March takes place in bid to preserve oak tree in Elmswell

Dozens of people turned out on Sunday for a march to help preserve a much-treasured oak tree in Elmswell.

Last week landowner Peter Over pledged not to chop down the 150-year-old tree but protestors were still out on the street to highlight their concerns.

They marched from the Blackbourne Community Centre at 9.45am to the tree in School Lane as they are concerned that it will be taken down to make way for a cycle path as part of plans for a new development.

Organisers hope to raise awareness among locals about the threat to the iconic landmark and to show the strength of feeling about the precious tree.

Alan Thompson, who is an Elmswell resident, said: “One could go around a tree whether walking or cycling, better still, get the developers to move the tree after all Ballingdon Hall was moved on rollers. That’s 40 years or so ago, come on Mid Suffolk stand your ground. Think of the villagers.”

Rachel Barber, also from Elmswell: added: “Some people will say it’s just a tree, what does it matter? But it’s more than just a tree, it’s a whole eco-system and why do we as humans get to decide that it should end? It is possible for us to protect the environment, we just need developers to stop taking the easy, cheap route and put nature first.”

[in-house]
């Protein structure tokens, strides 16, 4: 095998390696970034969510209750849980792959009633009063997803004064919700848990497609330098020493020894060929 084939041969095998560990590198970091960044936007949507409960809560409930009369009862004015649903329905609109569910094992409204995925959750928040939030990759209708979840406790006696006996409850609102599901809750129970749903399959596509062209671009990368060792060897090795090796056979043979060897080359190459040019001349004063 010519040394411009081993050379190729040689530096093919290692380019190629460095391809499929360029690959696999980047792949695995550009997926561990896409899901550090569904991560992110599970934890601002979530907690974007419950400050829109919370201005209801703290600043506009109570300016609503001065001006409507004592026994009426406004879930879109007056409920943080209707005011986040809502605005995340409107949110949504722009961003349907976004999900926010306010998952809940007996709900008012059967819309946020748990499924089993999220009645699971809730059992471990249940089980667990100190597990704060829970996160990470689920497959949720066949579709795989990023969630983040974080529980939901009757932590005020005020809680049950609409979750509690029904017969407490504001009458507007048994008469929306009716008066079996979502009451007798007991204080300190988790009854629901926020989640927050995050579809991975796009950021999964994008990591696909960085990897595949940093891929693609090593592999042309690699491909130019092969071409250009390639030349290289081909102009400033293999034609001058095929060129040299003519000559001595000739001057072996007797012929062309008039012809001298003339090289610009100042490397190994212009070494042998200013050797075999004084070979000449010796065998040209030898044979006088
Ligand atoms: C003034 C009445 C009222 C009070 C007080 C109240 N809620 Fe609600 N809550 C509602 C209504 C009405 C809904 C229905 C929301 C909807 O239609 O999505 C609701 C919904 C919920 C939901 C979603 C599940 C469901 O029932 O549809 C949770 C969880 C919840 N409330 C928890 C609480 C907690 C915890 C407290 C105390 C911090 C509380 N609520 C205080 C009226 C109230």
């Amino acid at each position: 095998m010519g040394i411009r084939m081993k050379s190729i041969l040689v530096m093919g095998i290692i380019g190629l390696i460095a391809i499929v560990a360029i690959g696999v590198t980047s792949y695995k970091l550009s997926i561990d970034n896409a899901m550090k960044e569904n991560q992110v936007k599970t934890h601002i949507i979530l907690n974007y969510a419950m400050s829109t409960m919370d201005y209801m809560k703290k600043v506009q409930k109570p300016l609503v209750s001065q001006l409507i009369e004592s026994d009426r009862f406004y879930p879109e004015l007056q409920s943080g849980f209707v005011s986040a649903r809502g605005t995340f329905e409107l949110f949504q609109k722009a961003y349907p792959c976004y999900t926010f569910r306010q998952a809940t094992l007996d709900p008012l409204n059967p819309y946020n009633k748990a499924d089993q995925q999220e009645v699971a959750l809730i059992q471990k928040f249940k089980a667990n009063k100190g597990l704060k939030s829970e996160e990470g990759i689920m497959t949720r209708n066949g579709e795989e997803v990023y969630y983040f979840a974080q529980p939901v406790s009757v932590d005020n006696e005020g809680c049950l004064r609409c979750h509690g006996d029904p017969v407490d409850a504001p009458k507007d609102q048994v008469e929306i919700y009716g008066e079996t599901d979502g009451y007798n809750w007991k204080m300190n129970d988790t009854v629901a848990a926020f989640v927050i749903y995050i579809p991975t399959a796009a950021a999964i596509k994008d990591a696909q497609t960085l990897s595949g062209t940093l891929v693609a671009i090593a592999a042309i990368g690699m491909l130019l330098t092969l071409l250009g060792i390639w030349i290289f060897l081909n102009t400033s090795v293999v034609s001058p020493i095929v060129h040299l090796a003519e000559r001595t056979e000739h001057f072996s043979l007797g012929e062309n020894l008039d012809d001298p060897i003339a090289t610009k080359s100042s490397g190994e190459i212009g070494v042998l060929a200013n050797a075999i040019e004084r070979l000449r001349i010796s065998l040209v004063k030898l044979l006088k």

A group of about 40 people turned out to campaign to ensure the oak tree does not fall to the developer’s axe. A samba band played as they marched to the tree, then everyone gathered in socially distanced family groups to hear the speeches.

Included were district councillors for the village Helen Geake and Sarah Mansel as well as councillor Andy Mellen, the Green Party’s candidate to represent Elmswell on the county council.

Also in support were councillors Wendy Turner and John Matthissen, who were involved in the Save Thurston Oaks campaign earlier this year.

Helen Geake confirmed the likelihood that the tree would now be saved and protected by a Tree Preservation Order (TPO), while the cycle path will be diverted into the field while Andy Mellen emphasised the value of the tree which constitutes an entire ecosystem built up over its 150 plus years of life so far.

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